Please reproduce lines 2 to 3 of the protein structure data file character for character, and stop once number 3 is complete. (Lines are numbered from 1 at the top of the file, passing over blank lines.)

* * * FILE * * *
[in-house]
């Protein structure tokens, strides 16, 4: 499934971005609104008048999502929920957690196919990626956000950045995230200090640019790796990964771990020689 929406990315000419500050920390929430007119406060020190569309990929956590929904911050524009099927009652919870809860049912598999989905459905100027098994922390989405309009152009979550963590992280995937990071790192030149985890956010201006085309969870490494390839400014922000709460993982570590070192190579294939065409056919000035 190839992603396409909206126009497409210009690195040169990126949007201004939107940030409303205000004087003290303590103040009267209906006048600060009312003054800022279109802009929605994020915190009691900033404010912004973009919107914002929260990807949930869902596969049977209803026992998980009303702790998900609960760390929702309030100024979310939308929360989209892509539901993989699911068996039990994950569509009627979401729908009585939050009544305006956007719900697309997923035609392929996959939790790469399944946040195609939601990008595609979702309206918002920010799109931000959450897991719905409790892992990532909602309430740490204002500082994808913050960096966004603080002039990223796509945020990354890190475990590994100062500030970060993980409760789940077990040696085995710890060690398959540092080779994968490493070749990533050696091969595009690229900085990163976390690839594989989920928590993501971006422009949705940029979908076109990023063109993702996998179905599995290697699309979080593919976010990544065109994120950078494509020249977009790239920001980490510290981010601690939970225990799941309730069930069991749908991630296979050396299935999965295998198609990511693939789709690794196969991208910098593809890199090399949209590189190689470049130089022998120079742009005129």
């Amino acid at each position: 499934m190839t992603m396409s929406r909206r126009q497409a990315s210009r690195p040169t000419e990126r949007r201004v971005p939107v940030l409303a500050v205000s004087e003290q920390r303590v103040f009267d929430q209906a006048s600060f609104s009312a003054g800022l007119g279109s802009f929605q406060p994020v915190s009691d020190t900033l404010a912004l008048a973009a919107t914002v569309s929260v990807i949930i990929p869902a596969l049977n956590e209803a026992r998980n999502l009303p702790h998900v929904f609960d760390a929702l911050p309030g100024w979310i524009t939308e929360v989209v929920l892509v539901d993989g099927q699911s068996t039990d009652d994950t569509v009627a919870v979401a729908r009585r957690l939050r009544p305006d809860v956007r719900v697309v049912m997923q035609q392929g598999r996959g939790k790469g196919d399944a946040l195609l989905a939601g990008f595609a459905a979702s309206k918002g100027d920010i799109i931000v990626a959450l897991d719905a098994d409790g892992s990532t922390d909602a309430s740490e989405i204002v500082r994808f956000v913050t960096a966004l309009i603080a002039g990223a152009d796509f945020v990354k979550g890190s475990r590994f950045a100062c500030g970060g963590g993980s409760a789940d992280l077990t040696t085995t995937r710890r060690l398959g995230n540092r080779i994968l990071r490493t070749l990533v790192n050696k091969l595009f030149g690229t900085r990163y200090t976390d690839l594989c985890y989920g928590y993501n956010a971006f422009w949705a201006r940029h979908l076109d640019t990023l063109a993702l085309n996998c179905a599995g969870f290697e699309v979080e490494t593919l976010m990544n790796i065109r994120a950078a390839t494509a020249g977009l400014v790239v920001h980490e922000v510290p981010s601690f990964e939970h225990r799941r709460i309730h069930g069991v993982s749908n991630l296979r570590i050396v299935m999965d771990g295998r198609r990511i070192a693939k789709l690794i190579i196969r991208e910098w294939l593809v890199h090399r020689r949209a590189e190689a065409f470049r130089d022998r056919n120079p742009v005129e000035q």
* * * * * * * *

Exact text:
């Protein structure tokens, strides 16, 4: 499934971005609104008048999502929920957690196919990626956000950045995230200090640019790796990964771990020689 929406990315000419500050920390929430007119406060020190569309990929956590929904911050524009099927009652919870809860049912598999989905459905100027098994922390989405309009152009979550963590992280995937990071790192030149985890956010201006085309969870490494390839400014922000709460993982570590070192190579294939065409056919000035 190839992603396409909206126009497409210009690195040169990126949007201004939107940030409303205000004087003290303590103040009267209906006048600060009312003054800022279109802009929605994020915190009691900033404010912004973009919107914002929260990807949930869902596969049977209803026992998980009303702790998900609960760390929702309030100024979310939308929360989209892509539901993989699911068996039990994950569509009627979401729908009585939050009544305006956007719900697309997923035609392929996959939790790469399944946040195609939601990008595609979702309206918002920010799109931000959450897991719905409790892992990532909602309430740490204002500082994808913050960096966004603080002039990223796509945020990354890190475990590994100062500030970060993980409760789940077990040696085995710890060690398959540092080779994968490493070749990533050696091969595009690229900085990163976390690839594989989920928590993501971006422009949705940029979908076109990023063109993702996998179905599995290697699309979080593919976010990544065109994120950078494509020249977009790239920001980490510290981010601690939970225990799941309730069930069991749908991630296979050396299935999965295998198609990511693939789709690794196969991208910098593809890199090399949209590189190689470049130089022998120079742009005129």
């Amino acid at each position: 499934m190839t992603m396409s929406r909206r126009q497409a990315s210009r690195p040169t000419e990126r949007r201004v971005p939107v940030l409303a500050v205000s004087e003290q920390r303590v103040f009267d929430q209906a006048s600060f609104s009312a003054g800022l007119g279109s802009f929605q406060p994020v915190s009691d020190t900033l404010a912004l008048a973009a919107t914002v569309s929260v990807i949930i990929p869902a596969l049977n956590e209803a026992r998980n999502l009303p702790h998900v929904f609960d760390a929702l911050p309030g100024w979310i524009t939308e929360v989209v929920l892509v539901d993989g099927q699911s068996t039990d009652d994950t569509v009627a919870v979401a729908r009585r957690l939050r009544p305006d809860v956007r719900v697309v049912m997923q035609q392929g598999r996959g939790k790469g196919d399944a946040l195609l989905a939601g990008f595609a459905a979702s309206k918002g100027d920010i799109i931000v990626a959450l897991d719905a098994d409790g892992s990532t922390d909602a309430s740490e989405i204002v500082r994808f956000v913050t960096a966004l309009i603080a002039g990223a152009d796509f945020v990354k979550g890190s475990r590994f950045a100062c500030g970060g963590g993980s409760a789940d992280l077990t040696t085995t995937r710890r060690l398959g995230n540092r080779i994968l990071r490493t070749l990533v790192n050696k091969l595009f030149g690229t900085r990163y200090t976390d690839l594989c985890y989920g928590y993501n956010a971006f422009w949705a201006r940029h979908l076109d640019t990023l063109a993702l085309n996998c179905a599995g969870f290697e699309v979080e490494t593919l976010m990544n790796i065109r994120a950078a390839t494509a020249g977009l400014v790239v920001h980490e922000v510290p981010s601690f990964e939970h225990r799941r709460i309730h069930g069991v993982s749908n991630l296979r570590i050396v299935m999965d771990g295998r198609r990511i070192a693939k789709l690794i190579i196969r991208e910098w294939l593809v890199h090399r020689r949209a590189e190689a065409f470049r130089d022998r056919n120079p742009v005129e000035q």